Knox County budget would raise taxes by more than 4 percent

Posted Nov. 21, 2012, at 3:03 p.m.

ROCKLAND, Maine — The Knox County Budget Committee gave preliminary approval Tuesday night to a $9.56 million budget for 2013, a package that will require about 4 percent more property taxes from local communities but which is trimmed from the original proposal submitted last month.

The issue of how much surplus the county should should maintain and how much it should use to lower taxes was debated at length by the budget panel.

The budget now goes to its final public hearing and final votes by the budget committee and county commissioners at 6 p.m. Tuesday, Dec. 11, at the courthouse on Union Street in Rockland.

The budget calls for spending $9,564,815 which will be offset by non-property tax revenues of $2,742,802. The spending is slightly more than 4 percent up from 2012.

Nearly all that increase is due to the first year of debt repayment and additional maintenance costs expected from the expansion of the public safety complex into 301 Park St. Voters approved the purchase of that property for the expansion in November 2011.

The budget also includes 1.75 percent cost-of-living raises for employees as well as step increases for workers who are eligible due to their length of service with the county.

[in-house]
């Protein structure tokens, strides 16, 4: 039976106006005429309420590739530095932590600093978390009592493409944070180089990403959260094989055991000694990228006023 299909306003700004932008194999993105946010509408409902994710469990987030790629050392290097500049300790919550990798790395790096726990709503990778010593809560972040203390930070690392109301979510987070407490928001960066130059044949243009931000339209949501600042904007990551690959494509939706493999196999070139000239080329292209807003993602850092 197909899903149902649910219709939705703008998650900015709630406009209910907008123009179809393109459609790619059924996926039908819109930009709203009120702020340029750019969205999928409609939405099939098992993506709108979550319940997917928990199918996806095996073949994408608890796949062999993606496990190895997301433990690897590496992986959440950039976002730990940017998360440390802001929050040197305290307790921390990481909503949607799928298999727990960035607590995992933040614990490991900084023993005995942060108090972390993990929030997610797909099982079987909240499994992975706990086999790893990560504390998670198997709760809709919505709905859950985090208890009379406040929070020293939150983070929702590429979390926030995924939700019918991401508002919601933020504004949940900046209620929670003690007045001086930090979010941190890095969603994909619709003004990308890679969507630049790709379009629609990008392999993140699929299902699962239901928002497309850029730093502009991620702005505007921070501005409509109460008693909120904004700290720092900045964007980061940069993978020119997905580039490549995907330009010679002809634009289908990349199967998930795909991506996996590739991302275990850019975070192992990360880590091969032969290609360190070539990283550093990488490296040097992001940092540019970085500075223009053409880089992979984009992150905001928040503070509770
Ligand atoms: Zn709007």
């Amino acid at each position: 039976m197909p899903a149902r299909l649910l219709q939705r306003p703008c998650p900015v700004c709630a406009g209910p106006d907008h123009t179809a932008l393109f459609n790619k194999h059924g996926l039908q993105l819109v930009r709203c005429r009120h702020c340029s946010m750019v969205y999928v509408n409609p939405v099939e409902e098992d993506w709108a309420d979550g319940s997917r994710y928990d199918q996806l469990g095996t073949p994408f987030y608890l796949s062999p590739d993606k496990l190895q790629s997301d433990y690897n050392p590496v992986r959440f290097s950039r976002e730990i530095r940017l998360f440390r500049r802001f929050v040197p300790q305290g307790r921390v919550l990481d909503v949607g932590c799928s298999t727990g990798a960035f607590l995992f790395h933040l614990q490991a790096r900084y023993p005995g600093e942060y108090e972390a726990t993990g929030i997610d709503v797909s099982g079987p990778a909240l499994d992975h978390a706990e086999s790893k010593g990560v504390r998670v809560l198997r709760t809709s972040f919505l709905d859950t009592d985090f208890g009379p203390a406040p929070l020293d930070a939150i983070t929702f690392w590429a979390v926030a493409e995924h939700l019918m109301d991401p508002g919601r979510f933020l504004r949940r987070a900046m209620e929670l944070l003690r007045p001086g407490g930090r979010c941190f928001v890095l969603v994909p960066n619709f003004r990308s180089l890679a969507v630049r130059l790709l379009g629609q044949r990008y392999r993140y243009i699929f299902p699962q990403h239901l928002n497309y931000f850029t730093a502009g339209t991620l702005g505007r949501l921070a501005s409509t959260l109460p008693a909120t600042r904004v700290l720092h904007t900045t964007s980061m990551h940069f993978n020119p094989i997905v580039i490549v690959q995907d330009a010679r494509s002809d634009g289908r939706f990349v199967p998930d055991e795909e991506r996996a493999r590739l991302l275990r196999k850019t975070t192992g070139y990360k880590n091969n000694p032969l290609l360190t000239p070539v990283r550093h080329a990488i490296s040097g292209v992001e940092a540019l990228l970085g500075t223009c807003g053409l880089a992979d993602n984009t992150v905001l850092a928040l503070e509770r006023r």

Budget Committee member William Jones of Hope said the people he has talked with would rather have more surplus used by the county to lower taxes.

The preliminarily approved budget calls for using $175,000 in surplus to reduce the tax commitment to the municipalities within Knox County.

“I’d rather have my money in my pocket,” Jones said.

Budget Committee member Elizabeth Dickerson of Rockland voiced concern over using too much surplus because when that runs out, there would be a steep increase in taxes needed to maintain the current spending.

Committee member Ann Matlack of St. George said the county is already at the maximum amount of surplus it can maintain by state law.

County Finance Director/Treasurer Kathy Robinson said once the $175,000 is taken out of surplus for the 2013 budget, there will be $793,860 in surplus remaining. That translates to nearly 20 percent of the overall spending.

Camden will be paying the largest share of the county budget because it has the greatest property valuation in Knox County. Camden will pay slightly more than $1.2 million in taxes and dispatch fees in 2013, about $50,000 more than in 2012. Rockport, Rockland and St.George are the next largest payers in the county.

The largest expenditures for the county are the jail at nearly $3.6 million, the sheriff’s patrol at nearly $2 million, communications at slightly less than $1 million and the airport at about $477,000.

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